Thursday 19 October 2017

We talk out of both sides of our mouth when it comes to what constitutes insurance fraud

'The research shows drivers between the ages of 17 and 29 have a more liberal interpretation of insurance fraud than their insurers' (stock photo)
'The research shows drivers between the ages of 17 and 29 have a more liberal interpretation of insurance fraud than their insurers' (stock photo)
Charlie Weston

Charlie Weston

When is a fraud not a fraud? The answer seems to be that it is fraud when someone else gives false information, but not when I do it. That conclusion is hard to escape from when considering a survey commissioned by Liberty Insurance.

The survey shows young drivers do not have a problem with being untruthful to their insurer. They are not being open about who is the primary driver of the car or about their profession. Of course young drivers face particular challenges getting insurance, but is it acceptable to lie?

Liberty said that being untruthful about the primary driver, your profession, annual mileage or penalty points when applying for insurance constitutes fraud.

If detected, it may prevent an individual from securing insurance cover in the future or invalidate a claim, the insurance company said.

The research shows drivers between the ages of 17 and 29 have a more liberal interpretation of insurance fraud than their insurers.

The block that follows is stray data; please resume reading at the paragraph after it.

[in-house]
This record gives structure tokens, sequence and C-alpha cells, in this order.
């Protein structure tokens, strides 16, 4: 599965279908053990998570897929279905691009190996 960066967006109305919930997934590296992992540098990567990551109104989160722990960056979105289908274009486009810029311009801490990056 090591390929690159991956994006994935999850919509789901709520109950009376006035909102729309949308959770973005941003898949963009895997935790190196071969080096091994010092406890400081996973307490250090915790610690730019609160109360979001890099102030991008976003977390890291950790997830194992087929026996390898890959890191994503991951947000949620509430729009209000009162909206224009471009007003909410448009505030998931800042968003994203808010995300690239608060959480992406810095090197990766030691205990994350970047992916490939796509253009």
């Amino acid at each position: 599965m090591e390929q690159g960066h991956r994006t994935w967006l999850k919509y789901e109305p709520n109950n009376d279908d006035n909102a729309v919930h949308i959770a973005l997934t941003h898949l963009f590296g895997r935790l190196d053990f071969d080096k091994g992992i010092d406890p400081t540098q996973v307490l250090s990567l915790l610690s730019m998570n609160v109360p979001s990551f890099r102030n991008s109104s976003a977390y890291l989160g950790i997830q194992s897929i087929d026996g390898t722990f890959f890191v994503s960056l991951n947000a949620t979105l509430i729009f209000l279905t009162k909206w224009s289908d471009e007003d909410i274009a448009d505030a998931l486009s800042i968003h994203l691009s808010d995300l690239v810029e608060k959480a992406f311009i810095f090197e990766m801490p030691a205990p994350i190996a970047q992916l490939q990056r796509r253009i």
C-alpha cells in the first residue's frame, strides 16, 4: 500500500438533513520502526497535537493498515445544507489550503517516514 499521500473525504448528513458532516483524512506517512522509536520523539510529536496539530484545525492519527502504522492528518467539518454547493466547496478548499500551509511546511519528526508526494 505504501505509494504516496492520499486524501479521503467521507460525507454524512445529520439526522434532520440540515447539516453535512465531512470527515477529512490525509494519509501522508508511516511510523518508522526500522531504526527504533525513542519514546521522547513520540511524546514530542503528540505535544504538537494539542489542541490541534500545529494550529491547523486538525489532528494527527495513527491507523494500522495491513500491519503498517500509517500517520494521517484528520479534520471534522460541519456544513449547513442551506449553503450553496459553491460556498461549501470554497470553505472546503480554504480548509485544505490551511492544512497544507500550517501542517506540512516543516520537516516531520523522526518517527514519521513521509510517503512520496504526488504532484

The survey, conducted by Red C Research, found 56pc of young drivers agreed that being untruthful about their job description was a "mild" fraud, with many not considering it to be fraud at all.

Almost a third of young drivers also regard being dishonest about who is the primary driver of the car to be a minor issue.

Insurers have highlighted in the past that young drivers are leaving themselves open to invalidating their cover by claiming they are not the main driver of a car, when in fact it may be insured in their mother's name.

A majority of young drivers also see it as a minor matter to provide a false estimate to their insurer of the number of kilometres driven per year.

However, when it comes to penalty points, almost half feel it would be "extreme fraud" not to be upfront about this. A huge majority of all drivers also feel a claims culture is more prevalent now than a decade ago.

What all of this shows is that we feel it is OK to lie when applying for insurance, but not when claiming.

Yes, insurers find it easy to bleat on about insurance fraud as a convenient way to cover the fact that they have made horrendous mistakes lately.

But we as a nation do seem to be talking out of both sides of our mouth when it comes to fraud.

This could be described as cognitive dissonance, holding two or more contradictory beliefs or values.

No wonder we have a problem with insurance premium pricing.

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